3. Choose your platformOnce I've made the video, I need to upload it to a platform for students to view. YouTube is blocked for students at my school, so I use Vimeo instead. I ended up buying a Vimeo Plus subscription last year ($59.95/year or $9.95/month). That gave me much more space for uploads each week (5 GB vs. 500 MB with the free version), and it sped up my upload times, so it was worth it to me when I was crunched to get the videos uploaded after school. I created a channel for some of my videos, and now I'm going back to re-make some or better tag/organize the videos for each unit.
4. Share your contentOnce the videos are uploaded on Vimeo, I needed a way to share the links to the videos. When I started, I was posting the links after school each day, but I eventually cut out that step. Now I make one Google Document each term with all of the dates and lesson topics, and then I just copy and paste the links into that document as they're done. That helps my students because they find the video links in one spot, and I can post the links as they're available. Here's an example of what that document looked like one term.
1. Make your videos in batches.
I found it much easier to make all of my videos for the week at once. I could usually tackle this in a couple of hours each week, and it was much less stressful than trying to film every day. I was able to find my rhythm with the process when I batch-produced videos, so that's how I try to work now.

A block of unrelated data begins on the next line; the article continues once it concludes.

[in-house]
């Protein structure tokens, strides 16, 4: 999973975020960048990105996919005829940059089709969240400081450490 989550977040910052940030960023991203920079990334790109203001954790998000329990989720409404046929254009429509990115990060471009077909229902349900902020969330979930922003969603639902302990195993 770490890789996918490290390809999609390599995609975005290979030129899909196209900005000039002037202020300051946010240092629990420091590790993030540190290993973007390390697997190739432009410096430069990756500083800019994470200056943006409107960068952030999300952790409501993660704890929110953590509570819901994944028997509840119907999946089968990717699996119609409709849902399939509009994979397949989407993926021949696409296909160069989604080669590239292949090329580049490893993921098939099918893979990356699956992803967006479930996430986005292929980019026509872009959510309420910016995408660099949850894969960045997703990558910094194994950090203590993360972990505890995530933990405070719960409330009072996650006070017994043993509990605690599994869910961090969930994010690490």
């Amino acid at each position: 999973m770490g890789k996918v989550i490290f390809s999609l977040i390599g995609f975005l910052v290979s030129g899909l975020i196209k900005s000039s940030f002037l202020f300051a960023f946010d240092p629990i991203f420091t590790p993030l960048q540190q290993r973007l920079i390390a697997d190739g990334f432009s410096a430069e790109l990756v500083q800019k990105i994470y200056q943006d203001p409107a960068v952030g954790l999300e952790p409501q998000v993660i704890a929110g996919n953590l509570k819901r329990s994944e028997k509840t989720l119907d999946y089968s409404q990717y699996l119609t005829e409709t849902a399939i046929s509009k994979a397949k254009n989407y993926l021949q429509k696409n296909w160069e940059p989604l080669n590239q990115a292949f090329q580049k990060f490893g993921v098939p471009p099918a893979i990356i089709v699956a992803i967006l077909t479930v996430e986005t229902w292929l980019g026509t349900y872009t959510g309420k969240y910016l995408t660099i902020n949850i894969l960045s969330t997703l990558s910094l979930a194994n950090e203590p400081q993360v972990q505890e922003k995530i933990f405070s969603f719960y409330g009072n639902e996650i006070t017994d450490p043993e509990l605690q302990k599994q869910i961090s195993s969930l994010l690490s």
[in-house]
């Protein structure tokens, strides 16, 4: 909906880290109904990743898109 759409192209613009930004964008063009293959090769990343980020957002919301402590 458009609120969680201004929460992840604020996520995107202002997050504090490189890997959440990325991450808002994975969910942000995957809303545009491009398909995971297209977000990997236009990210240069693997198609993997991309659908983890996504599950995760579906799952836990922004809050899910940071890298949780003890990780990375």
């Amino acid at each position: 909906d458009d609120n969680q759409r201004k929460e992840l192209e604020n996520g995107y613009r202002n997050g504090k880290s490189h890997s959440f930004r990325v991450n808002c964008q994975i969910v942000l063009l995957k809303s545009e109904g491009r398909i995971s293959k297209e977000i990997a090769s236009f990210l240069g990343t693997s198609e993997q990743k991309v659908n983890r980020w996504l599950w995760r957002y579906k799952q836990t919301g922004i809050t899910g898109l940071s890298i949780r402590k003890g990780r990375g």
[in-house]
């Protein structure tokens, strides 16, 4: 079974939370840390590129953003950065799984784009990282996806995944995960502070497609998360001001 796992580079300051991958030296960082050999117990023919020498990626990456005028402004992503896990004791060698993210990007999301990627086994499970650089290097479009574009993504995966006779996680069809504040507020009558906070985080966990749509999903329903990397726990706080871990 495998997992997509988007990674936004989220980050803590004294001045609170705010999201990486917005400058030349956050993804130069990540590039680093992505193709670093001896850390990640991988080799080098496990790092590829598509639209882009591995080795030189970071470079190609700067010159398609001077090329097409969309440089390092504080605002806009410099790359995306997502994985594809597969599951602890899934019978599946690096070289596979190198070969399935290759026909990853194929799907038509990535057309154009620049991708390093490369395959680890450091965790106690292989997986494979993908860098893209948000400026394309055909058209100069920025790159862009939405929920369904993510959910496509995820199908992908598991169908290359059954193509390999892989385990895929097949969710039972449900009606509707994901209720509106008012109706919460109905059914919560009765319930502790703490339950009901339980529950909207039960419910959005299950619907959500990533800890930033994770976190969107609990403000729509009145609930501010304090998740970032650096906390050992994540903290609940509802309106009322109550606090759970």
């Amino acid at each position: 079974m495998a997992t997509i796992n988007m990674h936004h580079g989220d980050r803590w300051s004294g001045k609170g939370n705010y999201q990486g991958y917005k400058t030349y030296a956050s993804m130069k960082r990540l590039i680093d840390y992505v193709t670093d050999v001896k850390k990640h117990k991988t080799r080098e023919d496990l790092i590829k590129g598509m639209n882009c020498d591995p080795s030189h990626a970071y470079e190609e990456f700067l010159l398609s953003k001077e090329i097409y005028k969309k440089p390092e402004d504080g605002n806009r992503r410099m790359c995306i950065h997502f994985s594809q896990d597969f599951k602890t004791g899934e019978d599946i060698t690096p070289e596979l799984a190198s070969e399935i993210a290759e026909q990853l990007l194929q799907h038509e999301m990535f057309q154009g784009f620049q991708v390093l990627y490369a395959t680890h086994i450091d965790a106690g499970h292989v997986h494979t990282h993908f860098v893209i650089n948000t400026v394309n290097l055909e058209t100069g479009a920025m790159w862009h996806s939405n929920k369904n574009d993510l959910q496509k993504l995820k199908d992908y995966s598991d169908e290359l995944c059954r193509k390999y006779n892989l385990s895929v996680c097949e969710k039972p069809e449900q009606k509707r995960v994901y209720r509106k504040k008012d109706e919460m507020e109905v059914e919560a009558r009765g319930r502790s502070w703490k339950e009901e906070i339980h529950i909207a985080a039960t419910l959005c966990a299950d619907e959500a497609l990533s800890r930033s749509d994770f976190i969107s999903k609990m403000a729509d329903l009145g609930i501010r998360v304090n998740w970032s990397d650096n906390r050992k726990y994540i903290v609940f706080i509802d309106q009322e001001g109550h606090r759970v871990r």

2. Start small.
Even if you only make one video each week, you're still starting to build a library of flipped lessons for future use. I didn't make as many videos as I'd wanted to last year, but I'm grateful for the ones I already have done because that's less work I'll have to do this year.
3. Divide and conquer.
See if someone else on your grade level team would be interested in flipping with you, and then divide up the lessons. Even if you're not the one teaching the lesson in every video, the students will appreciate it being someone they know.
4. Get some cheap .mp3 players for student check-out.
Most of my students had Internet access at home to watch the videos, but a couple didn't. I wrote a grant to buy 10 inexpensive .mp3 players that students could check out to watch the videos. They didn't require an Internet connection because I saved the videos straight to the hard drives, and since they were cheap .mp3 players (<$20 each), they didn't have any bells and whistles to make them targets for theft. It was a workable solution for those students who lacked technology access at home.
Next week, I'll share more about what my math block looks like under the flipped model. Until then, I'd love to hear from you. What are some tools you use for video production in your class? What challenges do you foresee with a flipped model? Share your thoughts in the comments section.